My husband calls it my electronic boyfriend, and not without a bit of jealousy. Hey! Mind out of the sewer. He’s talking about my iPhone.
I’ve had it for almost two years, and I’m as smitten with it now as when I first brought it home, lifted its slim body from its cradle and forever synced it with my life. It’s a phone with benefits. Even when it treated me very badly (my first two iPhones literally blew up) I never thought of dumping it. Sort of like having a bad Italian boyfriend: beautiful, sexy, unreliable, temperamental. (Phone No. 3 has been more faithful, however.) And, ooh la la, we can go shopping together in the Apple App Store, where I pick out fun new toys to bestow on him. When the husband asks me what I’m doing on my phone all the time, I tell him I’m reading the Economist.
My iPhriend has turned out to be a gateway drug. Because of it, I’ve become almost exclusively electronic in my consumption of entertainment. I still get the daily print copy of The New York Times (because, damn, I can’t let those guys go out of business), and I only like magazines in print format, including my own (because damn, I can’t let us guys go out of business). But all my music comes through iTunes now. I don’t buy CDs anymore. I watch movies on my computer instead of my TV; I never buy DVDs and rarely go out to the movie theater. I get most of my news from websites and radio.
So the next logical thing in my printless transformation (and this coming from a person who worked for decades at daily newspapers) was to buy a Kindle a few months ago. I downloaded books at midnight just because I could. I prepared to load a dozen novels for vacation and had visions of me tucking the tidy (but not sexy) little Kindle neatly into my purse, feeling smug as my friends and family lugged around their ratty paperbacks, smudged with gin and guacamole. I spent several hours deciding which cover to buy for it: the expensive Cole Haan leather jacket or the more durable Neoprene?
My husband mournfully asked what would happen to him in this transformation. He’s been relying on me to select books, read them, then give him a critique so that he doesn’t have to wade through all the stinkers out there. Without the ability for me to physically give him a book, he might stop reading altogether and join the Luddite Society. I was flattered that he appreciated my taste (I thought he was just being cheap by not buying books on his own), and did worry a bit about his intellectual health, but I was determined to move entirely to an electronic life.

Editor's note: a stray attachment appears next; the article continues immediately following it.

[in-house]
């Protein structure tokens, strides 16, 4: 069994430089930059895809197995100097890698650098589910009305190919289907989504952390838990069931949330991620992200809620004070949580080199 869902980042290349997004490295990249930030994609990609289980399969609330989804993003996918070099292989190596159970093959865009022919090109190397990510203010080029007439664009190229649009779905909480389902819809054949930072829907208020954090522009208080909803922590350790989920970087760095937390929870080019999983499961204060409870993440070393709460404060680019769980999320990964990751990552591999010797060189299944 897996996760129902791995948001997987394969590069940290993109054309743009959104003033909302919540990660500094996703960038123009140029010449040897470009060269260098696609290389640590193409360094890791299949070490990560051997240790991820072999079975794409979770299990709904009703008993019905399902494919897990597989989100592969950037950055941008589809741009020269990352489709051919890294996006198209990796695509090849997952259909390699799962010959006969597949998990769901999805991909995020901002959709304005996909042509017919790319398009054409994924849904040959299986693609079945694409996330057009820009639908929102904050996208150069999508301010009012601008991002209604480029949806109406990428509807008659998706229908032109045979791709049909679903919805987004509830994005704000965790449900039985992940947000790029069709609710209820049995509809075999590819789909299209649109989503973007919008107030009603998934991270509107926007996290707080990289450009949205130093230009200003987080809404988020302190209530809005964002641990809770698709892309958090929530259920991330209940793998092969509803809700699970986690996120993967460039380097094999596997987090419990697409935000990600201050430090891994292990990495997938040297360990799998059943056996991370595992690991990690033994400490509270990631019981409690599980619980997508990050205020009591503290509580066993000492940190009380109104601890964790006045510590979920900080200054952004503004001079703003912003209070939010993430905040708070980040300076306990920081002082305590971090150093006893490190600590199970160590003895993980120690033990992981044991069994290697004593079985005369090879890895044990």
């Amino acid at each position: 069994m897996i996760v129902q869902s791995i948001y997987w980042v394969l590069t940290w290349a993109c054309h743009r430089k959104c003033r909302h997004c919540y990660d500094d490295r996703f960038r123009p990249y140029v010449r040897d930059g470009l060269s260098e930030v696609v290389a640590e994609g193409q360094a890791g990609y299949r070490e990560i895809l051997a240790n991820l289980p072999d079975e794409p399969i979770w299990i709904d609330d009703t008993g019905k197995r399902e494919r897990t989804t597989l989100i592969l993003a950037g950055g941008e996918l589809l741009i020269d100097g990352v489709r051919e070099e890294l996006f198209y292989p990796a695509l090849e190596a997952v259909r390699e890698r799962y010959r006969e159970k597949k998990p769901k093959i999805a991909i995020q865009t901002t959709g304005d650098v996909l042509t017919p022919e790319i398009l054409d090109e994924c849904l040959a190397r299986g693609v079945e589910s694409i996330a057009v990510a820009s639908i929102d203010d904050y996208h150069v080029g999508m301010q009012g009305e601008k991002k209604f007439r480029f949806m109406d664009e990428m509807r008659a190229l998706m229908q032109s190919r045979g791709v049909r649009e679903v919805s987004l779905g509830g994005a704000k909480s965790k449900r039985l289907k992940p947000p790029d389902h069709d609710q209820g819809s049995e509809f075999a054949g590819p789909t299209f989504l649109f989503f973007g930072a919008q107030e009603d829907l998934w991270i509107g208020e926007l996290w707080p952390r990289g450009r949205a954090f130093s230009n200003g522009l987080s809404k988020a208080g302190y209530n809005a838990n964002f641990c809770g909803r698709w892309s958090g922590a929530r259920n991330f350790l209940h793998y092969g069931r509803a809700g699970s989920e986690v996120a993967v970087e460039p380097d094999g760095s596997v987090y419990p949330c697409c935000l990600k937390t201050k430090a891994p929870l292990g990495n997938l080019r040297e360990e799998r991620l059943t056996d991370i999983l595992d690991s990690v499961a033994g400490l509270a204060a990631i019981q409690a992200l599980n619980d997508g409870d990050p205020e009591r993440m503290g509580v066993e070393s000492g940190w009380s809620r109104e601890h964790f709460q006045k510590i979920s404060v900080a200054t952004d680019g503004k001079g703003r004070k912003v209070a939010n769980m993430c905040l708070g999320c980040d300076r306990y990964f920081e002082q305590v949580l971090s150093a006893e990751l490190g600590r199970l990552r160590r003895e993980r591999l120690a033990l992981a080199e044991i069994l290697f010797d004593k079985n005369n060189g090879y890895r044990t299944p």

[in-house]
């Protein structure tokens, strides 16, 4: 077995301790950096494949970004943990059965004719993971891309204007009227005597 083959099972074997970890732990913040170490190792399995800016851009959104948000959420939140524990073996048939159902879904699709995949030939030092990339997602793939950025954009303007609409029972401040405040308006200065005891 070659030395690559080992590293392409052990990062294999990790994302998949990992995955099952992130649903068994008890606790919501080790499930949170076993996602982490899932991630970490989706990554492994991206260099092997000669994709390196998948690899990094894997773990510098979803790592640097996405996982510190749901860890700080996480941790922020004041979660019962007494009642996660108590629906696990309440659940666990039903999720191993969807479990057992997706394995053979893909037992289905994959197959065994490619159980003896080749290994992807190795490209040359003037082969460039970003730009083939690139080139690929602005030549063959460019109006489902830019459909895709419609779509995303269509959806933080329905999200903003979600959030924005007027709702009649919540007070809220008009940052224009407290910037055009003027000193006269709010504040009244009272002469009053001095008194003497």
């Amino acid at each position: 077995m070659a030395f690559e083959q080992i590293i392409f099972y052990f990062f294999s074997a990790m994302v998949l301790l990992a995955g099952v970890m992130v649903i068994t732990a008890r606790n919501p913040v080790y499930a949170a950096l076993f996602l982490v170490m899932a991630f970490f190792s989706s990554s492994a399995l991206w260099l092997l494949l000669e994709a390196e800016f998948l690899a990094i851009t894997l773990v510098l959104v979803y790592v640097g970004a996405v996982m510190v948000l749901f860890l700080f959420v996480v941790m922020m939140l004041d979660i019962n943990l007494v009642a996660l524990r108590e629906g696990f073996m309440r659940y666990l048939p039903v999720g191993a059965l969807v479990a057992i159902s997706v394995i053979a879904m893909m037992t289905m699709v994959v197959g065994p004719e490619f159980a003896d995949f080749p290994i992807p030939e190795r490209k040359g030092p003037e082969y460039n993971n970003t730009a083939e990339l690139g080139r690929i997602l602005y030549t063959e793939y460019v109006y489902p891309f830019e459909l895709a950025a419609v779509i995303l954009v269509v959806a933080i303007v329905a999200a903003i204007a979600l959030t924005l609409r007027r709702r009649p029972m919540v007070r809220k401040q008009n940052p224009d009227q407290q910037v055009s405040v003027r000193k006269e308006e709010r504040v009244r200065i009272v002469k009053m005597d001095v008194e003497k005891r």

Then I started reading my first novel on the Kindle. I’m a really — really — fast reader and I read in a “cloud” over several pages at a time. It’s hard to describe. But I couldn’t do that on the Kindle. I could flip the pages quickly, but I couldn’t see more than one page at a time. It made me crazy and irritated. The husband, already feeling abandoned, was equally irritated with the constant clicking while we read in bed.
Two weeks later, I stopped using it. It’s been several months now and haven’t thought of it since. I sometimes feel guilty (actually, I feel guilty about the money), but I’m sorry, K. I’m just not that into you.
My Italian boyfriend just smirked.
So here we are in the summer reading season, when I’m in the back yard late into the night with a book and it has me thinking about what makes something essential. What makes a killer device? A killer app? Our August issue comes out in two weeks and explores Portland’s community of mobile app developers, and the success they’re having creating those killer apps. I really like that I’m in the midsts of an app bee hive. Gotta have that honey.
And if the developer of the Italian-made-easy app is reading this, I just want to say: La ringrazio, mio fidanzato grazie.